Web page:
Neonatal neurodevelopmental follow-up recommendations: 18 month visit

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Recommendations to encourage neurodevelopment in babies at 18 months old who have spent time in the neonatal neurodevelopment follow-up clinic.

Key points

  • Babies who have been in the NICU or CCCU may be at risk for developmental issues due to medical problems before delivery, during delivery or after birth.
  • Recommendations at 18 months focus on walking, structural and functional play, and encouraging speech development.
  • Parents and caregivers should follow these recommendations to encourage neurodevelopment.

Talking and playing with babies are two of the most important things parents and caregivers can do to help them develop. There are many ways to encourage development. The recommendations provided are general and not all inclusive. The recommendations provide strategies to help promote gross motor skills, fine motor skills, early language development, and socialization.

  • Gross motor skills include big movements such as rolling, crawling, standing or walking.
  • Fine motor skills include hand movements such as reach and grasp.
  • Early language development includes cooing, babbling, and a baby’s first words.

What is the Neonatal Neurodevelopmental Follow-Up Clinic?

The Neonatal Neurodevelopmental Follow-Up Clinic is a specialized clinic for children who had medical complications related to, or immediately after, their birth. This clinic assesses gross-motor skills, fine-motor skills, social development, language and learning ability at specific ages to determine if the child is developing normally.

The majority of patients seen in the Neonatal Neurodevelopmental Follow-Up Clinic are referred from a Neonatal Intensive Care Unit (NICU) or a Cardiac Critical Care Unit (CCCU). Babies who have been admitted to the NICU or CCCU may be at risk for developmental issues due to medical problems before delivery, during delivery or after birth. These recommendations may be used to encourage development in babies who have not spent time in the NICU or CCCU, but still require care in the Neonatal Neurodevelopmental Follow-Up Clinic. Talk to your child’s doctor to see if you should be following these guidelines with your baby.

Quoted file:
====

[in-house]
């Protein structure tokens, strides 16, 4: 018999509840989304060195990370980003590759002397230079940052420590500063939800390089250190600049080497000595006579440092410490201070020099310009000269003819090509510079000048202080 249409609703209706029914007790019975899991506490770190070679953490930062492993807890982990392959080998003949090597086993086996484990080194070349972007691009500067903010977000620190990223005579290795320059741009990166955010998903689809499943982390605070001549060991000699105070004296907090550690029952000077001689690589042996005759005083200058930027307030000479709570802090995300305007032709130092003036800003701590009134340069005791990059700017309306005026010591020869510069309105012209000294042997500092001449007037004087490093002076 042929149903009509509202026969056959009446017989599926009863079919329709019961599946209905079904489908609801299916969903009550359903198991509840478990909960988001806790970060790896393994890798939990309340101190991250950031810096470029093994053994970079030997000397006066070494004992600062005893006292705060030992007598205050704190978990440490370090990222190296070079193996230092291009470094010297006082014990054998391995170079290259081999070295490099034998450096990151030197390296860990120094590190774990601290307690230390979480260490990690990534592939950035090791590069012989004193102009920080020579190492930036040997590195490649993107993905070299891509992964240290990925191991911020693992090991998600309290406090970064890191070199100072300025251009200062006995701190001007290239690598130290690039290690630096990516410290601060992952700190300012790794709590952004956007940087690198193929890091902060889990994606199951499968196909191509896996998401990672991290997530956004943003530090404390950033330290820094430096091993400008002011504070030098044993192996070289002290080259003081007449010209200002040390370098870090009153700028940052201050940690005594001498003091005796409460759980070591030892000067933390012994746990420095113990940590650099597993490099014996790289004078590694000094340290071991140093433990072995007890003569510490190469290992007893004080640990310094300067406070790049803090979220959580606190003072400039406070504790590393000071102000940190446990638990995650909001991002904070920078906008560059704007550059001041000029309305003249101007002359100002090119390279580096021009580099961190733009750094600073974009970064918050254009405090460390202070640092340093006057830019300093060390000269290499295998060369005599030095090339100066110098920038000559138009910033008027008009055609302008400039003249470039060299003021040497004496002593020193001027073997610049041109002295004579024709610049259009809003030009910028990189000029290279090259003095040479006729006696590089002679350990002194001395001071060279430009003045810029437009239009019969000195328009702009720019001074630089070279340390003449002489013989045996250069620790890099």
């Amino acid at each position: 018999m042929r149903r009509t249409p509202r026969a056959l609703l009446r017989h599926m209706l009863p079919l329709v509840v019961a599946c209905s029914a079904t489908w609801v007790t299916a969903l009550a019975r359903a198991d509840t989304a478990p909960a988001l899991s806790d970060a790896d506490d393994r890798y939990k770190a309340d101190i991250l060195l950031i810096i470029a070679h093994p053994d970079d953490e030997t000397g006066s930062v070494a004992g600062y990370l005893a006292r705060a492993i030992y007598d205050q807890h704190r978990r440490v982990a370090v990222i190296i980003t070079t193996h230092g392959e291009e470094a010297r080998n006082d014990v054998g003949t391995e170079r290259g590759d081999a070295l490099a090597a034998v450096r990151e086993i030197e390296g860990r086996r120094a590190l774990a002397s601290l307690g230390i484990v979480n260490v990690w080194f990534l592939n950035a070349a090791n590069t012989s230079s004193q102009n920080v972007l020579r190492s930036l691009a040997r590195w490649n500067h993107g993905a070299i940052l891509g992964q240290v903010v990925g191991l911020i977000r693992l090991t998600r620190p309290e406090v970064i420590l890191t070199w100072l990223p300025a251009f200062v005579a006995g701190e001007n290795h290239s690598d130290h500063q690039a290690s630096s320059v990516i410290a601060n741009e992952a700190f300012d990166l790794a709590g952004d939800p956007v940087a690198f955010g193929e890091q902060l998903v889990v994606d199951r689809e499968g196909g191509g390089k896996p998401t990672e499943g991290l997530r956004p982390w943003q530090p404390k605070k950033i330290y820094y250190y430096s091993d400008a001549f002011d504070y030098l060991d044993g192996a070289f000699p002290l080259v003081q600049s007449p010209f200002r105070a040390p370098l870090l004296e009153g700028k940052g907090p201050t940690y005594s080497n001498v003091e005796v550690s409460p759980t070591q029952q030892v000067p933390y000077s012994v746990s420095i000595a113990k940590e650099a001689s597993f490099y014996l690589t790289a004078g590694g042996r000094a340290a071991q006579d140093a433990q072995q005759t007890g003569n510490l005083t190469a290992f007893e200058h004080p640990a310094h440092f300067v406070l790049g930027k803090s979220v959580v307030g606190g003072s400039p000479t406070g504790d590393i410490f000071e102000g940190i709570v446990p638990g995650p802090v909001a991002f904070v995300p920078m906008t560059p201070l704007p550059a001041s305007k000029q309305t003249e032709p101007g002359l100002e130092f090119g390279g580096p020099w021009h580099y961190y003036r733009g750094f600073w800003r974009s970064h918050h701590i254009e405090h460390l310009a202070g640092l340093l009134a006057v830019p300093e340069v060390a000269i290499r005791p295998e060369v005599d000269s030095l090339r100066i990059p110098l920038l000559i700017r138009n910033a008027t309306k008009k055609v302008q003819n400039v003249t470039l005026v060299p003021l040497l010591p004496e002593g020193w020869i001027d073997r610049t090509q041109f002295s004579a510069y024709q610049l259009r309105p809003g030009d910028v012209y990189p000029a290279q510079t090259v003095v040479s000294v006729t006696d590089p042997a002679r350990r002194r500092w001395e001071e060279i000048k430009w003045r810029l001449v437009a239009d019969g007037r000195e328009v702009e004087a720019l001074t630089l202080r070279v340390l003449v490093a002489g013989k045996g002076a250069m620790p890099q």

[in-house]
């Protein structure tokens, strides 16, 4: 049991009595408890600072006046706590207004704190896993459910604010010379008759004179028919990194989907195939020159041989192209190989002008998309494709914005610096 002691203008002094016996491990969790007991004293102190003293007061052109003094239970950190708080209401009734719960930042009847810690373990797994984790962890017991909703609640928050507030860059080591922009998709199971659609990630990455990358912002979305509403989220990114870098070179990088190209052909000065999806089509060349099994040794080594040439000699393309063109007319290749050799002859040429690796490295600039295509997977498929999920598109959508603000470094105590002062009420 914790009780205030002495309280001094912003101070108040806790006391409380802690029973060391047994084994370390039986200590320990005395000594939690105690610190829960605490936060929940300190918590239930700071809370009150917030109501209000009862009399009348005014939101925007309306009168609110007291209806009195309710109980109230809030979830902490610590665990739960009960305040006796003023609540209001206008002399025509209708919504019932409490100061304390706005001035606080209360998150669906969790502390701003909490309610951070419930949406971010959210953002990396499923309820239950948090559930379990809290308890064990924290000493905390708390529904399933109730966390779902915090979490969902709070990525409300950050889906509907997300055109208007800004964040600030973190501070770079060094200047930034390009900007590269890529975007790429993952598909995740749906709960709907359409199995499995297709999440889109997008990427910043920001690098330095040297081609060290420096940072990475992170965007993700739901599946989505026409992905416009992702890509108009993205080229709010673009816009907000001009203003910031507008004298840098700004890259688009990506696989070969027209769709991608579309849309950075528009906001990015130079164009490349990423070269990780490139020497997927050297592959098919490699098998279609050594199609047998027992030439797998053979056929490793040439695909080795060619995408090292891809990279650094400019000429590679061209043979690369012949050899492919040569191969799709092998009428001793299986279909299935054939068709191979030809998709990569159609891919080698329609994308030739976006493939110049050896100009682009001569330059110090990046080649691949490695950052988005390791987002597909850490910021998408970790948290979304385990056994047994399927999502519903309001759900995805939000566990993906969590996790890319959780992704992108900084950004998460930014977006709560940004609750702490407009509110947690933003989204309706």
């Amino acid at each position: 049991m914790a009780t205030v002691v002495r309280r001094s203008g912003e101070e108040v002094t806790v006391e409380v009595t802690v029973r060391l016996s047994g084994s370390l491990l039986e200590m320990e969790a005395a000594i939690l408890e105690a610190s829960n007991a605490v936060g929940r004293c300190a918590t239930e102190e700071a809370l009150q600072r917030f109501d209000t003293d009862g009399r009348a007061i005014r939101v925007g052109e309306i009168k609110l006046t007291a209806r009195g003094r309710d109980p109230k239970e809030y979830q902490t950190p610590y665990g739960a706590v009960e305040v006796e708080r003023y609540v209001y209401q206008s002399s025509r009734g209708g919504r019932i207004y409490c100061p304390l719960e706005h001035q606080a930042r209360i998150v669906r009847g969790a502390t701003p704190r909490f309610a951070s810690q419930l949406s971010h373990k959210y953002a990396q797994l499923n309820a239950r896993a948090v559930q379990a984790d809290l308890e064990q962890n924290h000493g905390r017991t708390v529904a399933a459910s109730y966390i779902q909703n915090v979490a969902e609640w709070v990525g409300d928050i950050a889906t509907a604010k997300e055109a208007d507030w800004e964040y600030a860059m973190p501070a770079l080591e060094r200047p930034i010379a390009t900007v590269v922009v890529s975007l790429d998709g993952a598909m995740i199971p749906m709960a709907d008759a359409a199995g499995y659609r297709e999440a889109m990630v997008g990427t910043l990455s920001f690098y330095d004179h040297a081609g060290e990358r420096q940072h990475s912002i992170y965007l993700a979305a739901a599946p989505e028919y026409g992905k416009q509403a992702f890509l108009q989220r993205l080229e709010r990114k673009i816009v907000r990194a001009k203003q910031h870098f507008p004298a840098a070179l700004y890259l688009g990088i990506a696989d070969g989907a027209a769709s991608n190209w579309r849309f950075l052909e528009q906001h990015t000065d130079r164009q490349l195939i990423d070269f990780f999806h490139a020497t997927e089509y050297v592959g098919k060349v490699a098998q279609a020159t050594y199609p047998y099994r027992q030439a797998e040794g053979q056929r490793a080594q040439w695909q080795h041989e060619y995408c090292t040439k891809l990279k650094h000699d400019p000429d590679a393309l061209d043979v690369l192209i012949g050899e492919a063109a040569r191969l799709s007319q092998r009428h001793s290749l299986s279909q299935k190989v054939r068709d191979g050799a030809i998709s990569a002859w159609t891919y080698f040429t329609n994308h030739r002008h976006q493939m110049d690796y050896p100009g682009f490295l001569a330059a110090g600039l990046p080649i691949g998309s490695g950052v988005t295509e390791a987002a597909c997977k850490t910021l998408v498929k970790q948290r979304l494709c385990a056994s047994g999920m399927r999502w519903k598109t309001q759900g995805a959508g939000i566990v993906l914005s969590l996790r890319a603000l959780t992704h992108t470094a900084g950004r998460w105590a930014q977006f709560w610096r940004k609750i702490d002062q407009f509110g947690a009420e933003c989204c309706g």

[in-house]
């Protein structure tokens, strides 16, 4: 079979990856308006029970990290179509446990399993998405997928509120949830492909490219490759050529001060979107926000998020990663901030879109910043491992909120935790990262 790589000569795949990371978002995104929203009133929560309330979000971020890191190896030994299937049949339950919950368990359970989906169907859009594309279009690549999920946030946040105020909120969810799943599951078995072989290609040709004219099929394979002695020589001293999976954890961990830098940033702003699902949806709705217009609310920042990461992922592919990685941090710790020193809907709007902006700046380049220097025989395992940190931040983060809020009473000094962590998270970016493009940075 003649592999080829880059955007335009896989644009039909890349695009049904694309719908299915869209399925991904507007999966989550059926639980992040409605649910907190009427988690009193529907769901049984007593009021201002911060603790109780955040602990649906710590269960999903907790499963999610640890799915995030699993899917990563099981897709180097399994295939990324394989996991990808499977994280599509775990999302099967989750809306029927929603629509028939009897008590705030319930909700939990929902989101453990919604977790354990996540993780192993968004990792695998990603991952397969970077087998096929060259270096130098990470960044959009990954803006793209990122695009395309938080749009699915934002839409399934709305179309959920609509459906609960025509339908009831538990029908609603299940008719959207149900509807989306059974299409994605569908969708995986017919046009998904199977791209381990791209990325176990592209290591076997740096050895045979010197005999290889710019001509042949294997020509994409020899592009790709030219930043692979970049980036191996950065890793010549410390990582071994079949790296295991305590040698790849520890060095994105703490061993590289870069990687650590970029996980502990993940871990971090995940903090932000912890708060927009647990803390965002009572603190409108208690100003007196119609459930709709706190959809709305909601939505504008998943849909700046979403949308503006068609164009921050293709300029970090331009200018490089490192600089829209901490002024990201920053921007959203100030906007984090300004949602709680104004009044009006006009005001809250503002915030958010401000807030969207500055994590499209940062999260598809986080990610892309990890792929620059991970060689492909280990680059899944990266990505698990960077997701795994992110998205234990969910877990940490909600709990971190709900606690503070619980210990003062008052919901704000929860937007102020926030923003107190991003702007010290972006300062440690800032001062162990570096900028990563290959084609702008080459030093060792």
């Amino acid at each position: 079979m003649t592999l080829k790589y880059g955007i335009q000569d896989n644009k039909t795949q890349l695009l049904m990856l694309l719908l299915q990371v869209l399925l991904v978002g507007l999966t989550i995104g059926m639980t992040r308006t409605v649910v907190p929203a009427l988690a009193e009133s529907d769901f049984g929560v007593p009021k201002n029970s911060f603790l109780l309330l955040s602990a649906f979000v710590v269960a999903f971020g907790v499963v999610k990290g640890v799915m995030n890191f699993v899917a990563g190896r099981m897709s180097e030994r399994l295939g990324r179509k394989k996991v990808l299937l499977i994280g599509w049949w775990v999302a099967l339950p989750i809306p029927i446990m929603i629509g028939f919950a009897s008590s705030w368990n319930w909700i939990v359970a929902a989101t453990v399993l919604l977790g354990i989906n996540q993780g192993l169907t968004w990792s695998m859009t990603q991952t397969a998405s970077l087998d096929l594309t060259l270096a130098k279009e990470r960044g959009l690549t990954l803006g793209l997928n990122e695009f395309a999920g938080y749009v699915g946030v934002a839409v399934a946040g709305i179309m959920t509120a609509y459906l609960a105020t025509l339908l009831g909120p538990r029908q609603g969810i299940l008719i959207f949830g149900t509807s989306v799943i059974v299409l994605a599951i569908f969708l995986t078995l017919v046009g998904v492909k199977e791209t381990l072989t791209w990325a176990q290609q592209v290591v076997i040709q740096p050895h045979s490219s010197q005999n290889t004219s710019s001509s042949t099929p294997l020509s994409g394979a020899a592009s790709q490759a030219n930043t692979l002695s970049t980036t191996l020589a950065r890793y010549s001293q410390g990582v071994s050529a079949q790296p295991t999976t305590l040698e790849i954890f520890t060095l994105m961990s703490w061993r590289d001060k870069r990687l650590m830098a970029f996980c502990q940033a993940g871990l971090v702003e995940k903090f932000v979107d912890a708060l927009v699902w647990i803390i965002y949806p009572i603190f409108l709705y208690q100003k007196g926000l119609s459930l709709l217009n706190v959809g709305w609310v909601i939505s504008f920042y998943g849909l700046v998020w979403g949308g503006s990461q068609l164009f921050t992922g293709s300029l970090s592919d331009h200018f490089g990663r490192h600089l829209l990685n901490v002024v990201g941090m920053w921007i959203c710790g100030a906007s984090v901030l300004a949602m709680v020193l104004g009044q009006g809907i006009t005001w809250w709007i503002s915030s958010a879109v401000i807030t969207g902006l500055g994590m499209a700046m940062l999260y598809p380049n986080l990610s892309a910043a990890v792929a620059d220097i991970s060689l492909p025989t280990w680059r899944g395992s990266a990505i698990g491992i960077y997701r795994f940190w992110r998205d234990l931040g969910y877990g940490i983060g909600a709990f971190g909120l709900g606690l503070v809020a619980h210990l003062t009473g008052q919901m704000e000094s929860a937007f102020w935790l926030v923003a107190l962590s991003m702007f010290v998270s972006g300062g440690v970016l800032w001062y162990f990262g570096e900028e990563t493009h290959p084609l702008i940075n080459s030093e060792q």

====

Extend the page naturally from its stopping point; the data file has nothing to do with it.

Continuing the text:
Babies and toddlers are assessed at specific ages in the clinic and given recommendations that parents and caregivers can refer to at home to help their baby achieve their maximum potential. These recommendations are for 18 months corrected age, as most of the babies followed in the clinic were premature at birth.

If you are concerned about your baby’s development, speak with your primary healthcare provider.

Neonatal neurodevelopmental recommendations at 18 months

Gross motor

  • Practice gross motor development as a whole, including coordination, on riding toys. In playgrounds practice climbing on the small climbers and slides and walking on different terrain.
  • Practice ball games such as kicking and throwing. Do not expect catching yet.
  • Play a simplified version of “Simon Says”, encouraging your child to copy some of your body movements, such as raising your arms.

Fine motor

  • The high chair is an excellent place for structured play and ongoing development of attention skills.
  • As you play, verbally label the toys your child is playing with. This encourages both fine motor practice and language skills development.